I had lunch with my friend Becky Côté the other day. She’s an Account Manager & Recruiter at The Creative Group, the oldest and biggest specialized creative staffing agency in the biz. She connects talented creative and marketing professionals with her clientele of highly sought-after employers. I took the opportunity to pick her brain.
Naturally, she had a ton of great career advice for job seekers: research the company, tailor your cover letter, and get creative with your resume. But what stuck out the most were her closing remarks.
There are a lot of talented people out in the job market, all who have similar backgrounds and skills. When it comes down to filling a position, she explained, employers choose the right person over the right skills more times than not.
When Becky meets with various employers to get their list of must-haves, she seems to also get a list of must-not-haves alongside it. The must-not-have list includes candidates who are entitled, unyielding, and overconfident. Basically, millennial stereotypes.
There are a myriad of articles on millennials. Some based on stereotypes, others on facts. But one thing remains true: millennials have to work harder than any other generation when it comes to building their career. For the characteristics millennials are challenged with, Becky gave the following advice (and in looking into it further, she’s not the only one on the podium attempting to help the millennial generation succeed).
Ditch your ego and learn to be flexible
Employers dread hiring the over-confident millennials. The ones who think they’re above basic entry-level tasks such as filing paperwork. The ones who will try to smooth-talk their way out of doing these seemingly menial tasks. Becky hears it all the time. Her advice: pay your dues. Roll up your sleeves and put in the work. You’re not above it.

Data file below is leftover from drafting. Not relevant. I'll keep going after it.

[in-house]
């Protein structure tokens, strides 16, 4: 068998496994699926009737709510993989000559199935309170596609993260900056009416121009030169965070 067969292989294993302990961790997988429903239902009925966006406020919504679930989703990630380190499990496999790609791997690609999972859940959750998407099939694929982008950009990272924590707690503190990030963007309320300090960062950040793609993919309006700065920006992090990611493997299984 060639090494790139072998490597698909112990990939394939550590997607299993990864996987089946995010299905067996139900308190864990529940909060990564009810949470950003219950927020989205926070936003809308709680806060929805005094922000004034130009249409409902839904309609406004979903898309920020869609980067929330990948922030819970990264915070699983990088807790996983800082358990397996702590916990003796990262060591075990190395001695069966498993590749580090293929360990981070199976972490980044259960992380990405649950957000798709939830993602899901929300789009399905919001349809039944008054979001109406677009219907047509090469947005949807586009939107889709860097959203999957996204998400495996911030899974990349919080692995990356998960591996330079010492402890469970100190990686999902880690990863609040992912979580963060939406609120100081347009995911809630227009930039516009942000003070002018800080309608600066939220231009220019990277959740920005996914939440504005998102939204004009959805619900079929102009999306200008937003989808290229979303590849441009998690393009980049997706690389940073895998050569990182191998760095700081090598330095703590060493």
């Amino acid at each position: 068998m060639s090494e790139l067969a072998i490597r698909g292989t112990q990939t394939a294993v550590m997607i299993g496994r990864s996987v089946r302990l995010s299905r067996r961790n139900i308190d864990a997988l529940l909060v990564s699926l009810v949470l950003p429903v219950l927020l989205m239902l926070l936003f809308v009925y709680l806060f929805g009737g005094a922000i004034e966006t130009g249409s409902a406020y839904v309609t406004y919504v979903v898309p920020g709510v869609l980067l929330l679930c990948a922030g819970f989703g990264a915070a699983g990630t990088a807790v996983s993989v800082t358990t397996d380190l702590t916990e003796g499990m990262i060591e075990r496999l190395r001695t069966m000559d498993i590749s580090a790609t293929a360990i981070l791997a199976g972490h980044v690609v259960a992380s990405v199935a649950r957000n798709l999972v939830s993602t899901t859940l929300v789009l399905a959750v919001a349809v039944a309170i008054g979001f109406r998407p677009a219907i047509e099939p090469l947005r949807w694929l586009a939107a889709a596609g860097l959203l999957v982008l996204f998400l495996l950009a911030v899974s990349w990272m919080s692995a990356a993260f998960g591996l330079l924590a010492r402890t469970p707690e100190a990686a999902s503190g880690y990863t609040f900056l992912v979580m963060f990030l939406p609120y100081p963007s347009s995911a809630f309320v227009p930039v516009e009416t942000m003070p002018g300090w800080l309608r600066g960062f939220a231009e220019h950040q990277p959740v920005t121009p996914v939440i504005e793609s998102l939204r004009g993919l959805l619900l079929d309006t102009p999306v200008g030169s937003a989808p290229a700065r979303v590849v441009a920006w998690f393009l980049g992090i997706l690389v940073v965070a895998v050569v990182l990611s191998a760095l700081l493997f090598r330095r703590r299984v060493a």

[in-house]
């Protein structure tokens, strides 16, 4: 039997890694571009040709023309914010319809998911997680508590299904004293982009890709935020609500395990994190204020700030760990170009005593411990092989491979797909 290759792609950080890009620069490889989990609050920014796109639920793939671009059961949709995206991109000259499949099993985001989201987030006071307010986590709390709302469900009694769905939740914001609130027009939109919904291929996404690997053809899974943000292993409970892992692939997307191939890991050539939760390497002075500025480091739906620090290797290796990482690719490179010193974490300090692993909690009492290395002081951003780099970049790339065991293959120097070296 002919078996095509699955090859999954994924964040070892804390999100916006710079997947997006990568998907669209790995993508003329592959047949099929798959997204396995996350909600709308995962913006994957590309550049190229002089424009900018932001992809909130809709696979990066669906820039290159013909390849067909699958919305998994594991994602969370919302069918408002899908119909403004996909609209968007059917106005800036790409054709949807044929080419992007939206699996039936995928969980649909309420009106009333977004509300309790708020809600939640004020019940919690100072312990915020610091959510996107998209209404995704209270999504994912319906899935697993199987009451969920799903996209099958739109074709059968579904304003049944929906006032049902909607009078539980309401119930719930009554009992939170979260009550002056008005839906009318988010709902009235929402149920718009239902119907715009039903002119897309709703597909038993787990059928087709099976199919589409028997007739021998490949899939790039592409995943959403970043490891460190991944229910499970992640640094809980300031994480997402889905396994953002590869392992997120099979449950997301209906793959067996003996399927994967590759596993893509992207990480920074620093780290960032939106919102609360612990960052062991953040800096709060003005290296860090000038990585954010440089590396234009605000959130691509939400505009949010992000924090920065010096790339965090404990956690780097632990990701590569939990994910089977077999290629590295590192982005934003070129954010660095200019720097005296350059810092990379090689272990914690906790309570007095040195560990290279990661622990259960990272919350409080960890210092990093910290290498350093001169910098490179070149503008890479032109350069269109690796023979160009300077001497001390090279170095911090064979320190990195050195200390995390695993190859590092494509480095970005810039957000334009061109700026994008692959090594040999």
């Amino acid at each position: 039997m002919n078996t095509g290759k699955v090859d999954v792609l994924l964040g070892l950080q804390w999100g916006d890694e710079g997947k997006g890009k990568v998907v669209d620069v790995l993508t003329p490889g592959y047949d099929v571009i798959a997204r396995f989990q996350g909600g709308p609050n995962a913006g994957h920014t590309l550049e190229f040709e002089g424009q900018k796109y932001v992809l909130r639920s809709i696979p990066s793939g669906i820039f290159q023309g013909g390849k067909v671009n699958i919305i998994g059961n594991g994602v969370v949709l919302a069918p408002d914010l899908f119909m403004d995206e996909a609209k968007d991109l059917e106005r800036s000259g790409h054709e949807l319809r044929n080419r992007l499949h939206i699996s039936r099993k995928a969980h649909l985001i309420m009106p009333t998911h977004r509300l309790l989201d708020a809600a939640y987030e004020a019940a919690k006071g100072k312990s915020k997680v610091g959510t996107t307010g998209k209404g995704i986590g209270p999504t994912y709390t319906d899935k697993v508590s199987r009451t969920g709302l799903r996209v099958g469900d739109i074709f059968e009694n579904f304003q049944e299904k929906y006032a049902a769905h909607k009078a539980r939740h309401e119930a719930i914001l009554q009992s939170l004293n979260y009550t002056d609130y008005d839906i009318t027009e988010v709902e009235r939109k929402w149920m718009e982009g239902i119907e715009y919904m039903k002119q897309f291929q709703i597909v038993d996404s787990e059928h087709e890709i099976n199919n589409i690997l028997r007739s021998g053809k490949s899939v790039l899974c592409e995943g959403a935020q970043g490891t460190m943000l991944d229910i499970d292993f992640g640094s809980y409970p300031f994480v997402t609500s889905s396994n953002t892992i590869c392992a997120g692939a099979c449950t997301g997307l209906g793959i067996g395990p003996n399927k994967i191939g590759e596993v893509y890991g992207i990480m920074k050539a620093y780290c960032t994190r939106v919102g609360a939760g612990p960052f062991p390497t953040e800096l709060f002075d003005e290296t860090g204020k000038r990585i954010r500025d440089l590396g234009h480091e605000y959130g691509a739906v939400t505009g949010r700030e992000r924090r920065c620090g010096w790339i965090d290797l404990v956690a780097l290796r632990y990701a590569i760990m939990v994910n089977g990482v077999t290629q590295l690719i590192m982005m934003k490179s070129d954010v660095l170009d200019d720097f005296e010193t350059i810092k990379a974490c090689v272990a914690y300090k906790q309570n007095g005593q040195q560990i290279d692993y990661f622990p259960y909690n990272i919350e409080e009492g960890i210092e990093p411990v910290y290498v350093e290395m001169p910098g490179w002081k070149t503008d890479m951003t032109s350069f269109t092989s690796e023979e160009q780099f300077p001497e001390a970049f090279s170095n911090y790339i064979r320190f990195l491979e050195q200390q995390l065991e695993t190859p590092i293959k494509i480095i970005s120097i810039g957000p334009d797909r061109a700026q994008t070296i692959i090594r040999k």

This sentiment is stated poignantly in one of the most honest commencement speeches out there. In a commencement speech he gave at Kenyon College in 2005, David Foster Wallace tells millennials that it’s not all about you. When it comes to doing the mundane, we have a choice. The choice is our outlook. Wallace teaches us that our natural default setting does not need to be “I am the center of the world.” Choose to look at things differently, he tells us. “Consider possibilities that aren’t annoying and miserable.”
So when it comes to menial tasks at work, it’s not about you. It’s about the team. That work needs to get done, someone has to do it. And since you’re the one paying your dues, whether filing is included in your job description or not, just do it. “The only thing that’s true is how you decide how to see it,” says Wallace. It’s your point of view that matters. Ditch your ego.
Lose your sense of entitlement
Everyone wants to land their dream job right out of college. Everyone. But you’re not entitled to it. You want it; you’ve worked for it your entire life with straight As and internships, extracurricular activities and charity fundraisers. You’ve earned it. But you’re not entitled to it.